Without a deal, it wouldn’t have just been the wealthy to see their taxes go up. The plan extended the “Bush tax cuts” on incomes up to $400,000 for individuals, $450,000 for couples. Earnings above those amounts would be taxed at a rate of 39.6 percent, up from the current 35 percent. Extends Clinton-era caps on itemized deductions and the phase-out of the personal exemption for individuals making more than $250,000 and couples earning more than $300,000.
Estates would be taxed at a top rate of 40 percent, with the first $5 million in value exempted for individual estates and $10 million for family estates. In 2012, such estates were subject to a top rate of 35 percent. Taxes on capital gains and dividend income exceeding $400,000 for individuals and $450,000 for families would increase from 15 percent to 20 percent.
Additionally, the deal extends for five years Obama-sought expansions of the child tax credit, the earned income tax credit, and an up-to-$2,500 tax credit for college tuition. Also extends for one year accelerated "bonus" depreciation of business investments in new property and equipment, a tax credit for research and development costs and a tax credit for renewable energy such as wind-generated electricity.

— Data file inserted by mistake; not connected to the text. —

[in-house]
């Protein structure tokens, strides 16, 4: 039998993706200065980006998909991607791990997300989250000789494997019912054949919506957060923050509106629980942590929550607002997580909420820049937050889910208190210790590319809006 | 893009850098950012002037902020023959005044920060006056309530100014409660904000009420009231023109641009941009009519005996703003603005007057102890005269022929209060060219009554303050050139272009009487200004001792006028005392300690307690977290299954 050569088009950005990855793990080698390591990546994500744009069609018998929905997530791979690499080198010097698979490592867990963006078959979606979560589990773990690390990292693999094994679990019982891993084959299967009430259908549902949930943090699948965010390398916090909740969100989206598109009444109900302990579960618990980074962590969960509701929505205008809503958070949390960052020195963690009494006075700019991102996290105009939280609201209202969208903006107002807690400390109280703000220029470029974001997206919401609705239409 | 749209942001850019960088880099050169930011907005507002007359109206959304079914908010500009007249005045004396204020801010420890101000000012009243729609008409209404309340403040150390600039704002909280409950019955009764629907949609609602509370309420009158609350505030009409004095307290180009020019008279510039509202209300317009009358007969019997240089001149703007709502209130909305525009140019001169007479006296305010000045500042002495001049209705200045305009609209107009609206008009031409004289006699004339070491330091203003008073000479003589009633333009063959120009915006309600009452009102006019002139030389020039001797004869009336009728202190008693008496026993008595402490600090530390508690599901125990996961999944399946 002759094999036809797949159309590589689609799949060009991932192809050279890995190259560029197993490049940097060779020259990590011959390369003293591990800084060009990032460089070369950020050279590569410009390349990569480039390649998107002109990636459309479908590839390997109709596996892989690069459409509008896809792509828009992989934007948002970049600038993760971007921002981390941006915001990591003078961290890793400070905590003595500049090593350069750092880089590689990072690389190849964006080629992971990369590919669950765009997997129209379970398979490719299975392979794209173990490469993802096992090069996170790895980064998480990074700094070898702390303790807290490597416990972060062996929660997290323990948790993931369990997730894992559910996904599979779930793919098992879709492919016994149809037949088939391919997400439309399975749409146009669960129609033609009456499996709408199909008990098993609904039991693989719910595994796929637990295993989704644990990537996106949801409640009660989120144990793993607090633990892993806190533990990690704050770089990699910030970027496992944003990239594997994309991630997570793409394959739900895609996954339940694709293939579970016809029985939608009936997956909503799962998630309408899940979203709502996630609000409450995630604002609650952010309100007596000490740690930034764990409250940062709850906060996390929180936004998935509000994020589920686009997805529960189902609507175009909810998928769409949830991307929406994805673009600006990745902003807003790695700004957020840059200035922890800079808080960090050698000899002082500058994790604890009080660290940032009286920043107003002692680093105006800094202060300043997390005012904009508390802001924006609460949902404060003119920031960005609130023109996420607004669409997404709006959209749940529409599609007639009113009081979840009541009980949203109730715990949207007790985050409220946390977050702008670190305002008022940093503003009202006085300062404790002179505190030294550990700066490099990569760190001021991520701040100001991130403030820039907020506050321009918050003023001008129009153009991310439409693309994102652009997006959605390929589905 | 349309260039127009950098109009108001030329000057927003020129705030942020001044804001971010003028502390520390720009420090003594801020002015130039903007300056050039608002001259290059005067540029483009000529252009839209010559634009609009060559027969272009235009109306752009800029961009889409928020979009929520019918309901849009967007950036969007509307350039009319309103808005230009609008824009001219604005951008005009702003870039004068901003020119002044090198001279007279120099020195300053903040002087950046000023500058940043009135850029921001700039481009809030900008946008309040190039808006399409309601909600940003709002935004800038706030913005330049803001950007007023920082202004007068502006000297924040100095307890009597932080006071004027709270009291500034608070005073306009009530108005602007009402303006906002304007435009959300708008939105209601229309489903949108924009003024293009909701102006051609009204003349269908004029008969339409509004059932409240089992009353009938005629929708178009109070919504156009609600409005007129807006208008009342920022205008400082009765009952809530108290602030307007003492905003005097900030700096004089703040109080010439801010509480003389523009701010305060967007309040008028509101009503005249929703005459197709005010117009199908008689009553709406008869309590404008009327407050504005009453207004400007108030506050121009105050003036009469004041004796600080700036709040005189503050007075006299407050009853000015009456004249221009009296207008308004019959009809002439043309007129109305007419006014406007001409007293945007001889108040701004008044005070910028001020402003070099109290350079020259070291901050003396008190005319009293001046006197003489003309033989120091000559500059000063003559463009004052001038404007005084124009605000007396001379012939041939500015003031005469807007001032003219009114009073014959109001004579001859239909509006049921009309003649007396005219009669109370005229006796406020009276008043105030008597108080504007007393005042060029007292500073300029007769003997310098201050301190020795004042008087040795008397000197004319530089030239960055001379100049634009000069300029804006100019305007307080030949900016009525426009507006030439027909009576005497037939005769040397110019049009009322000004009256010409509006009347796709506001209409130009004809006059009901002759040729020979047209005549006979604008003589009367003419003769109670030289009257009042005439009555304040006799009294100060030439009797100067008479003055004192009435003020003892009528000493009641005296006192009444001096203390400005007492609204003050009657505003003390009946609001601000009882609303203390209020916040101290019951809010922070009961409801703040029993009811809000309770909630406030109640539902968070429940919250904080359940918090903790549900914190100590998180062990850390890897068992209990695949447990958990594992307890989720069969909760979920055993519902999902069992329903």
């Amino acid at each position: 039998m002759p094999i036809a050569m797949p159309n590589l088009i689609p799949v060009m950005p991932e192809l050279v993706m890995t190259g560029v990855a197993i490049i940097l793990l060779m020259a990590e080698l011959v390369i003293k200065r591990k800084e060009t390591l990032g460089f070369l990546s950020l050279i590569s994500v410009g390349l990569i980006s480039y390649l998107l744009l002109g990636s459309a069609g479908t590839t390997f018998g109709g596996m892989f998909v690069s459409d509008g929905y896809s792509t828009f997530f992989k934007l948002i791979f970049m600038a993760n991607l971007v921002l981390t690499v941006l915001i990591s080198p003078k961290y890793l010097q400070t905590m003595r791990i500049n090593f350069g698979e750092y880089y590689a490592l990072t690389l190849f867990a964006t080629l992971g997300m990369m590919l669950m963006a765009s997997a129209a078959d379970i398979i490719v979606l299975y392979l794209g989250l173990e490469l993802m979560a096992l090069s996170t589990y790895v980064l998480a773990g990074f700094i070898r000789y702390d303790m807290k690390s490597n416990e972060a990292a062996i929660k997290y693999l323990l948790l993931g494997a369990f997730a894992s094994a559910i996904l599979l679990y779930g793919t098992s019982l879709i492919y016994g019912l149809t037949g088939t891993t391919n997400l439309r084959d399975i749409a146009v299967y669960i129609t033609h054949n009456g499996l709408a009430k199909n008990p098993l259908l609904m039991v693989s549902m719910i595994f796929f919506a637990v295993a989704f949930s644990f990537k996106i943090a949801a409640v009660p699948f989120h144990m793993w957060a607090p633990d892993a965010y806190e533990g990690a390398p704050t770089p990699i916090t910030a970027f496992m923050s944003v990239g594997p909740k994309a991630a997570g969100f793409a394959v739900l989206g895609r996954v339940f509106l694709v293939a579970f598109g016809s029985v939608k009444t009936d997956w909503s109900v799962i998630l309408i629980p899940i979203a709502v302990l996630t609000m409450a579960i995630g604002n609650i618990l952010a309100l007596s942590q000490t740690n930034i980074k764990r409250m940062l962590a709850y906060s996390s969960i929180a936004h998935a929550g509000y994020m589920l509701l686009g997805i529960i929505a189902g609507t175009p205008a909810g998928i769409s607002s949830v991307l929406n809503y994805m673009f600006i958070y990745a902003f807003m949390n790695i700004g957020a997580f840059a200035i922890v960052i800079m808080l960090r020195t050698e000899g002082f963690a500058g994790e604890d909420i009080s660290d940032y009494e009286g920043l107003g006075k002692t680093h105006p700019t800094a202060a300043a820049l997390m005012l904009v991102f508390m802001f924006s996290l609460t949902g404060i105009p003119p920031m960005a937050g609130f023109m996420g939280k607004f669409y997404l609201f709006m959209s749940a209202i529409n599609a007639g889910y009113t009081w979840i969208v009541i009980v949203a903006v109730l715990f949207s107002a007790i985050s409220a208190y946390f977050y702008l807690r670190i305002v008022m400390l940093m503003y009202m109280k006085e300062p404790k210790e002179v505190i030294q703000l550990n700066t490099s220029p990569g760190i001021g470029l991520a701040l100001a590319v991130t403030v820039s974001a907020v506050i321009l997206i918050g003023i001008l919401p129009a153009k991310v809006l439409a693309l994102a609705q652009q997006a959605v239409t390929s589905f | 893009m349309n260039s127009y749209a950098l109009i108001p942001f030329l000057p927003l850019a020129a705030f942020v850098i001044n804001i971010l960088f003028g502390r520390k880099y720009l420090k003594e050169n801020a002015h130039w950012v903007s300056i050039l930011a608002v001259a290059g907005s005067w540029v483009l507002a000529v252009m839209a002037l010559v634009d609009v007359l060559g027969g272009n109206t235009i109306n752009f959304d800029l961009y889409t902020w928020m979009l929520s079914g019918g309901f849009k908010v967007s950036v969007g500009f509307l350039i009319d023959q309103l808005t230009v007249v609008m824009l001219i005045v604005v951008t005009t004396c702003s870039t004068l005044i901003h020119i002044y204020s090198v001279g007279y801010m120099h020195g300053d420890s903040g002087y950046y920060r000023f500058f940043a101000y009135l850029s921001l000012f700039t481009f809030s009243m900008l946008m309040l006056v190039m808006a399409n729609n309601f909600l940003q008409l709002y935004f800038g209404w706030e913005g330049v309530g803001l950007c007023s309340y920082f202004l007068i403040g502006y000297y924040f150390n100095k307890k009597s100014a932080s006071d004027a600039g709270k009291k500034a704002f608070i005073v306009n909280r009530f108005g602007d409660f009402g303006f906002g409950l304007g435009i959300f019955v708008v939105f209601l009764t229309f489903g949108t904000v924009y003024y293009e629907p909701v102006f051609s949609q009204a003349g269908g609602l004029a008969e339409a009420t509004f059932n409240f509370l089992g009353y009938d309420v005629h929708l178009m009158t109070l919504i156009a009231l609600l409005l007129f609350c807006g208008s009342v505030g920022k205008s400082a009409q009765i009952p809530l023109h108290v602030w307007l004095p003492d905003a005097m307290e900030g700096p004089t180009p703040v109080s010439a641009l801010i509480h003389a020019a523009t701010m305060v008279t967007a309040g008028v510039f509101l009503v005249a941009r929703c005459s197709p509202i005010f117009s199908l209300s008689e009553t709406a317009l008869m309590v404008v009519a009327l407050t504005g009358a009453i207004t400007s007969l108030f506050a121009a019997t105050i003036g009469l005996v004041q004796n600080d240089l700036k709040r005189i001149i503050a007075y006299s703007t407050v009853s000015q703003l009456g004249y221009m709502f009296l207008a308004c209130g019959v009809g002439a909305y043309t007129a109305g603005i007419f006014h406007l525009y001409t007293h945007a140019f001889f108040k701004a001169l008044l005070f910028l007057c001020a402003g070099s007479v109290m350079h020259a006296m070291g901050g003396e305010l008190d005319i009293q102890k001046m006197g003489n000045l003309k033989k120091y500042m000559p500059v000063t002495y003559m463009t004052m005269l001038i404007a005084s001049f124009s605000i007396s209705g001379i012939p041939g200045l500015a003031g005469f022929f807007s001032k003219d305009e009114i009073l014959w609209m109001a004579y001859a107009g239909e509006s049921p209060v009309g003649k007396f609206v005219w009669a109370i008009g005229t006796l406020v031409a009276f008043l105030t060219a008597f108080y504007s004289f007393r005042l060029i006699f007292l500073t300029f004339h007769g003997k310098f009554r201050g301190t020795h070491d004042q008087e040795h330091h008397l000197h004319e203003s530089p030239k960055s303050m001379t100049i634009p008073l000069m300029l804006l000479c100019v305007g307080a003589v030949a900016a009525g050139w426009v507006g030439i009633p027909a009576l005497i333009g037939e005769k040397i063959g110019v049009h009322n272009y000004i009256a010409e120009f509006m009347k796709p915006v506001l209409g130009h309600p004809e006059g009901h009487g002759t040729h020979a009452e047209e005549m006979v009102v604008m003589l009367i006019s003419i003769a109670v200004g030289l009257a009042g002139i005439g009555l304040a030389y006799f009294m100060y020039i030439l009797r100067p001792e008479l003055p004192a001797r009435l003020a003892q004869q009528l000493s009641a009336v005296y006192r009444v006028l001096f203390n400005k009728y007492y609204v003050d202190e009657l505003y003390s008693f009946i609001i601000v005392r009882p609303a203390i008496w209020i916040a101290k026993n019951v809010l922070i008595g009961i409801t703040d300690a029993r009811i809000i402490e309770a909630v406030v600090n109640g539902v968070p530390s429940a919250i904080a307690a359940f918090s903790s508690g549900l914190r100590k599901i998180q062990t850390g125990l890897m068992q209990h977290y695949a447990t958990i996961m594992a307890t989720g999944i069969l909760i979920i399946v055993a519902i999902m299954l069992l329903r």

The measure split the upper ranks of the Republican leadership in the House.
Speaker John Boehner of Ohio voted in favor, while Majority Leader Eric Cantor of Virginia and California Rep. Kevin McCarthy, the party's whip, opposed the bill. Rep. Paul Ryan of Wisconsin, the party's 2012 vice presidential candidate, supported the measure.
Already, both sides were maneuvering for the next round in a seemingly ceaseless struggle about taxes and spending.
In a statement after the vote, Boehner said, "Now the focus turns to spending. The American people re-elected a Republican majority in the House, and we will use it in 2013 to hold the president accountable for the 'balanced' approach he promised, meaning significant spending cuts and reforms to the entitlement programs that are driving our country deeper and deeper into debt."